Derrick Henry is one of the highest-paid running backs in football this season, even if he has just one year on his contract playing under the franchise tag. The Tennessee Titans are going to take the gamble on their best offensive player by letting Henry play under the tag in 2020 after failing to reach a long-term deal with the NFL's leading rusher, per ESPN's Adam Schefter.
The Titans still have until Wednesday at 4 p.m. to reach a long-term deal with Henry, but the two sides appear unlikely to reach a deal by the franchise tag deadline. Henry will be forced to play the 2020 season under the tag and can not negotiate a long-term deal with Tennessee until the conclusion of the regular season.
Henry will make $10.278 million this year, which makes him the fourth-highest paid running back in the NFL this season. His value is worth even more to the Titans, a franchise that rode Henry to the AFC Championship game last year.
Henry led the NFL with 1,540 rushing yards and 16 touchdowns last season, averaging 18.9 carries a game -- even though he had a whomping 24.7 carries over the final nine games (including postseason). The Titans averaged 30.9 points per game over this stretch, but Henry paid the price having 25-plus carries four times, including three consecutive games recording 30-plus rushing attempts (96 total). Overall, Henry recorded 386 carries in 2020, which ranks amongst the top-25 all-time for rushing attempts in a combined regular and postseason.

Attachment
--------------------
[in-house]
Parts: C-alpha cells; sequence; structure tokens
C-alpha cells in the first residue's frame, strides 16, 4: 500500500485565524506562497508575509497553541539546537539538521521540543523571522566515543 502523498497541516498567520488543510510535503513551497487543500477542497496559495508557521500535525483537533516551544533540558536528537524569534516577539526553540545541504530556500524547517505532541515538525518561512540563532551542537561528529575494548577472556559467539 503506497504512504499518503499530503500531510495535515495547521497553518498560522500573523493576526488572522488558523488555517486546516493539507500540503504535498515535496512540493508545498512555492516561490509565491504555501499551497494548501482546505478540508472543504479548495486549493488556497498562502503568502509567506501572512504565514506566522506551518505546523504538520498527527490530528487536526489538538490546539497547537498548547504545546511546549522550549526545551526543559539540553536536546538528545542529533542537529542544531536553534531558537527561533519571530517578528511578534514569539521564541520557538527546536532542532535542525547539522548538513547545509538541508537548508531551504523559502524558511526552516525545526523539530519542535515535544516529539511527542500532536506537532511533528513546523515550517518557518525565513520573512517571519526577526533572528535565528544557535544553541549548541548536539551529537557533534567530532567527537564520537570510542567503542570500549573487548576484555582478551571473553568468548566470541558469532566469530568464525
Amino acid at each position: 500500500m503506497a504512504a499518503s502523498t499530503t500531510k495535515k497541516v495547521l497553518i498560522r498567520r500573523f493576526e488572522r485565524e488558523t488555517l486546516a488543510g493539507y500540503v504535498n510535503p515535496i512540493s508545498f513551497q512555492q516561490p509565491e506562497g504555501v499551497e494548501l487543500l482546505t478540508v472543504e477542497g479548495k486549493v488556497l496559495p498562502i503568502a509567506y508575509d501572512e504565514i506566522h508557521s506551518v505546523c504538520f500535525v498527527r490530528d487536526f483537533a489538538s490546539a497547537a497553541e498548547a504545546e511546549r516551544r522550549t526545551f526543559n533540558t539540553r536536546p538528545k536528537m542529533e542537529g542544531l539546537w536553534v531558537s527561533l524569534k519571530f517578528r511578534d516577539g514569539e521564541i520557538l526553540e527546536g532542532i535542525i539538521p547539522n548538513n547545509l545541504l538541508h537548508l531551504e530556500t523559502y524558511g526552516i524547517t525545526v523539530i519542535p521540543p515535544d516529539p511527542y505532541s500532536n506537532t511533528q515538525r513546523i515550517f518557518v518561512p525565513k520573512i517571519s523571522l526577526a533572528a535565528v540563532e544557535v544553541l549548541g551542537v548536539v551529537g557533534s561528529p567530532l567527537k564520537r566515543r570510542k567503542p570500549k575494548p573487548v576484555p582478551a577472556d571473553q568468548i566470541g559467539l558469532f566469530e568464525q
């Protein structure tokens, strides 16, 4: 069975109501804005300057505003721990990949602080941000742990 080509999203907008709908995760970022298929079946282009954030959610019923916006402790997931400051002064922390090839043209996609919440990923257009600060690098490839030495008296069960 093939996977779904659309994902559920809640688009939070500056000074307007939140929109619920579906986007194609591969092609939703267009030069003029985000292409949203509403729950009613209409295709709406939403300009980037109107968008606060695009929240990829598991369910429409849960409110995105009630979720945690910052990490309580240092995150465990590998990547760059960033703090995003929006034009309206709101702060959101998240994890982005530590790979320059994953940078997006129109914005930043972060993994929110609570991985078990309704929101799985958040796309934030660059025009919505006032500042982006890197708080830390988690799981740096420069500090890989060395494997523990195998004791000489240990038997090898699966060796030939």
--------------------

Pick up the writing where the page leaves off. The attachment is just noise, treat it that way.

The Titans may feel Henry's workload over the past few seasons may affect his performance in the long run, making the team hesitant to sign him to a big contract. Henry's 804 carries since his rookie season (2016) are the eighth-most in football, even though his 3,433 yards are the fourth most in that stretch and his 4.77 yards per carry is first among all running backs with over 500 rushing attempts. Henry deserves a long-term contract based on his resume, even though Tennessee can do this again after the season and slap the tag on him for 2021.
Tennessee has wanted to reach a long-term deal with Henry, but the two sides can't seem to find a number that makes both parties happy. For now, both sides are at an impasse.
"I've said it before, and I'll say it again: Derrick is an important part of what we do," Titans general manager Jon Robinson said last month. "And we're just trying to find the spot where we all need to be and where we all want to be."